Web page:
of the Lord … in Shiloh] Shiloh was a centre of Jehovah-worship at this early period, Jdg 18:31. A topographical gloss (cf. Jdg 21:12, Jdg 20:31) defines the situation in such a way as to leave no doubt that Shiloh is to be identified with the modern Seilûn, some 2 miles E.S.E. of Lubbân = Lebonah; in later times, after the exile, it was probably necessary to tell readers where the ancient sites were. Obviously this addition cannot come from the author of Jdg 21:12, where Shiloh is first mentioned. 19a may be taken as addressed to the Benjamites: 20b gives the rest of the speech.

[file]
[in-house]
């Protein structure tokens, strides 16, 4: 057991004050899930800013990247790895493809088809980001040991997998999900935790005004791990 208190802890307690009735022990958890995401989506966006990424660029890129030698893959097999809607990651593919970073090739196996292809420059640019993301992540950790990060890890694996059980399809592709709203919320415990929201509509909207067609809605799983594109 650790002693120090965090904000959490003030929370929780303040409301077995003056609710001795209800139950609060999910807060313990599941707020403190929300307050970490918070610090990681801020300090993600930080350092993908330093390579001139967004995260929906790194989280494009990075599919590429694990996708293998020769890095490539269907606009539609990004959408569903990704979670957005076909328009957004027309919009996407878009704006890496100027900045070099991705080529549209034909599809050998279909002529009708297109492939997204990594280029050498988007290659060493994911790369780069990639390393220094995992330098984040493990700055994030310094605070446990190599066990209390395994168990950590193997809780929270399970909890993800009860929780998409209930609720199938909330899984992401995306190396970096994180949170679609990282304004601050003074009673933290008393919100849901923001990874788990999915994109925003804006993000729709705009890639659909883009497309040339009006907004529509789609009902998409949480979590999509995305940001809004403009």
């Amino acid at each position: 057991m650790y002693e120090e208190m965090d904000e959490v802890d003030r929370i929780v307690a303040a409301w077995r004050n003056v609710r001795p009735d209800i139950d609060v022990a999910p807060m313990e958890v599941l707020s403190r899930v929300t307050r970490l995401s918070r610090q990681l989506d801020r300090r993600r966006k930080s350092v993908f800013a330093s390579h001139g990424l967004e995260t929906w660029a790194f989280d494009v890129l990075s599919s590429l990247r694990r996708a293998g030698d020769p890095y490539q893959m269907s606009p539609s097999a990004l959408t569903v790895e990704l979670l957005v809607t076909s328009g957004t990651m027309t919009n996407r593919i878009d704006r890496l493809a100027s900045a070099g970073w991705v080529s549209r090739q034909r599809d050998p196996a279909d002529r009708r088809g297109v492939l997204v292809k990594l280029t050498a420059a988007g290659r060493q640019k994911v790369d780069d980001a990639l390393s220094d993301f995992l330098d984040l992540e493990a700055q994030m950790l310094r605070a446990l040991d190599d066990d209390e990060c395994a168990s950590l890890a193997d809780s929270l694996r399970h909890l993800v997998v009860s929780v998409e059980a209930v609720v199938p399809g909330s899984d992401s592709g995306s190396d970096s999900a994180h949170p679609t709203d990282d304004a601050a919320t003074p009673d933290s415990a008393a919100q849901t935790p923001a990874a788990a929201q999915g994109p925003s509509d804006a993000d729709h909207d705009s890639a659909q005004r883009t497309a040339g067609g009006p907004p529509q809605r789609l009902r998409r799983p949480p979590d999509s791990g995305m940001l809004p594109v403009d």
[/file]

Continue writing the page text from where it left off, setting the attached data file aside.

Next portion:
Verse 19. - There is a feast of the Lord in Shiloh yearly. Compare the exactly similar description, 1 Samuel 1:3, 7. There is a great difference of opinion among commentators as to what feast is here meant. Hengstenberg, Keil, Delitzsch, and others think it was the passover; Bishop Patrick and others think it was the feast of tabernacles, a more joyous feast; Rosenmuller and others think it was a festival peculiar to Shiloh, after the analogy of the yearly sacrifice of the family of Jesse at Bethlehem (1 Samuel 20:29), and more or less in accordance with Deuteronomy 12:10-12. It is not easy to say which view is right, but the last seems not improbable, In a place which is on the north side, etc. The words in a place are not in the Hebrew, and do not seem to be implied by the context. But the description is that of the situation of Shiloh itself, which is very exact (see 'Palestine Exploration Fund,' Map of West Palestine). Lebonah survives in el-Lubbun, about two miles north-west of Seilun, and to the west of the road to Shechem or Nablus. It seems strange that so particular a description of the situation of Shiloh should be given; but it may probably indicate that the writer lived after the tabernacle had been moved to Jerusalem, and Shiloh had relapsed into an obscure village (see Judges 20:27, note). The situation of the descriptive words in the Hebrew, with the pronoun which, separated from Shiloh by the word yearly, indicates that they are an explanation added by the narrator. Judges 21:19Still Benjamin must be preserved as a tribe. The elders therefore said, "Possession of the saved shall be for Benjamin," i.e., the tribe-land of Benjamin shall remain an independent possession for the Benjaminites who have escaped the massacre, so that a tribe may not be destroyed out of Israel. It was necessary therefore, that they should take steps to help the remaining Benjaminites to wives. The other tribes could not give them their daughters, on account of the oath which has already been mentioned in Judges 21:1 and Judges 21:7 and is repeated here (Judges 21:18). Consequently there was hardly any other course open, than to let the Benjaminites seize upon wives for themselves. And the elders lent them a helping hand by offering them this advice, that at the next yearly festival at Shiloh, at which the daughters of Shiloh carried on dances in the open air (outside the town), they should seize upon wives for themselves from among these daughters, and promising them that when the thing was accomplished they would adjust it peaceably (Judges 21:19-22). The "feast of Jehovah," which the Israelites kept from year to year, was one of the three great annual festivals, probably one which lasted seven days, either the passover or the feast of tabernacles-most likely the former, as the dances of the daughters of Shiloh were apparently an imitation of the dances of the Israelitish women at the Red Sea under the superintendence of Miriam (Exodus 15:20). The minute description of the situation of Shiloh (Judges 21:19), viz., "to the north of Bethel, on the east of the road which rises from Bethel to Shechem, and on the south of Lebonah" (the present village of Lubban, on the north-west of Seilun: see Rob. Pal. iii. p. 89), serves to throw light upon the scene which follows, i.e., to show how the situation of Shiloh was peculiarly fitted for the carrying out of the advice given to the Benjaminites; since, as soon as they had issued from their hiding-places in the vineyards at Shiloh, and seized upon the dancing virgins, they could easily escape into their own land by the neighbouring high-road which led from Bethel to Shechem, without being arrested by the citizens of Shiloh.